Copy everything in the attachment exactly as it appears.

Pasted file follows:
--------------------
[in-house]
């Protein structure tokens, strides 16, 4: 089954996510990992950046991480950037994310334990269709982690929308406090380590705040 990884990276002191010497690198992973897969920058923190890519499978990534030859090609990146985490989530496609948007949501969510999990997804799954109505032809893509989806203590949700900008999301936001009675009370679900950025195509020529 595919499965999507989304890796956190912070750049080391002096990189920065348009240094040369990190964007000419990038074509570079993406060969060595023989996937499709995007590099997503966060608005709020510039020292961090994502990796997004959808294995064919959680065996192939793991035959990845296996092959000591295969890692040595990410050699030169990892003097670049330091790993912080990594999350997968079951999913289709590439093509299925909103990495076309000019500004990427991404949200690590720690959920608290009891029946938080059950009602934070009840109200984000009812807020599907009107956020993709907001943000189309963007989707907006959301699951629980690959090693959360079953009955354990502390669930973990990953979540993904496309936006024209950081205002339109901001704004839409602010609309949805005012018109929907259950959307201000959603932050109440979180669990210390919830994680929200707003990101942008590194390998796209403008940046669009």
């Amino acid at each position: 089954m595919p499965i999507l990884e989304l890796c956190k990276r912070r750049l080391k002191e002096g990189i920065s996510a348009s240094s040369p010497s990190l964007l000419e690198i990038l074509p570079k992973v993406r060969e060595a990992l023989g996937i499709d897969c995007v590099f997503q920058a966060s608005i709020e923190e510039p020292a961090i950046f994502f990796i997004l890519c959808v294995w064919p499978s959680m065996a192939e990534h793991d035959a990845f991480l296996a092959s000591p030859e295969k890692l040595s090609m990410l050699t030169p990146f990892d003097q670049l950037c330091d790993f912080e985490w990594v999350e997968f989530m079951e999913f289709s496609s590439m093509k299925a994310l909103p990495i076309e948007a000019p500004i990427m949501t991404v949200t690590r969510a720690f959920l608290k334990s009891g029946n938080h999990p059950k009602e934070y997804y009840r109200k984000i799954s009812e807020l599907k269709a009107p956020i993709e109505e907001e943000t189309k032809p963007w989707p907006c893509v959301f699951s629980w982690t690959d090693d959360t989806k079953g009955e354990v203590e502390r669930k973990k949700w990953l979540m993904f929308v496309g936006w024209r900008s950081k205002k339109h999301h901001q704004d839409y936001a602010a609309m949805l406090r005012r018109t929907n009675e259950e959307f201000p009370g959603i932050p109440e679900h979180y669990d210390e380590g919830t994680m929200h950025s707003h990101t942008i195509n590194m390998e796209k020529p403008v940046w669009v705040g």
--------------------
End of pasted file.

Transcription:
[in-house]
């Protein structure tokens, strides 16, 4: 089954996510990992950046991480950037994310334990269709982690929308406090380590705040 990884990276002191010497690198992973897969920058923190890519499978990534030859090609990146985490989530496609948007949501969510999990997804799954109505032809893509989806203590949700900008999301936001009675009370679900950025195509020529 595919499965999507989304890796956190912070750049080391002096990189920065348009240094040369990190964007000419990038074509570079993406060969060595023989996937499709995007590099997503966060608005709020510039020292961090994502990796997004959808294995064919959680065996192939793991035959990845296996092959000591295969890692040595990410050699030169990892003097670049330091790993912080990594999350997968079951999913289709590439093509299925909103990495076309000019500004990427991404949200690590720690959920608290009891029946938080059950009602934070009840109200984000009812807020599907009107956020993709907001943000189309963007989707907006959301699951629980690959090693959360079953009955354990502390669930973990990953979540993904496309936006024209950081205002339109901001704004839409602010609309949805005012018109929907259950959307201000959603932050109440979180669990210390919830994680929200707003990101942008590194390998796209403008940046669009």
């Amino acid at each position: 089954m595919p499965i999507l990884e989304l890796c956190k990276r912070r750049l080391k002191e002096g990189i920065s996510a348009s240094s040369p010497s990190l964007l000419e690198i990038l074509p570079k992973v993406r060969e060595a990992l023989g996937i499709d897969c995007v590099f997503q920058a966060s608005i709020e923190e510039p020292a961090i950046f994502f990796i997004l890519c959808v294995w064919p499978s959680m065996a192939e990534h793991d035959a990845f991480l296996a092959s000591p030859e295969k890692l040595s090609m990410l050699t030169p990146f990892d003097q670049l950037c330091d790993f912080e985490w990594v999350e997968f989530m079951e999913f289709s496609s590439m093509k299925a994310l909103p990495i076309e948007a000019p500004i990427m949501t991404v949200t690590r969510a720690f959920l608290k334990s009891g029946n938080h999990p059950k009602e934070y997804y009840r109200k984000i799954s009812e807020l599907k269709a009107p956020i993709e109505e907001e943000t189309k032809p963007w989707p907006c893509v959301f699951s629980w982690t690959d090693d959360t989806k079953g009955e354990v203590e502390r669930k973990k949700w990953l979540m993904f929308v496309g936006w024209r900008s950081k205002k339109h999301h901001q704004d839409y936001a602010a609309m949805l406090r005012r018109t929907n009675e259950e959307f201000p009370g959603i932050p109440e679900h979180y669990d210390e380590g919830t994680m929200h950025s707003h990101t942008i195509n590194m390998e796209k020529p403008v940046w669009v705040g």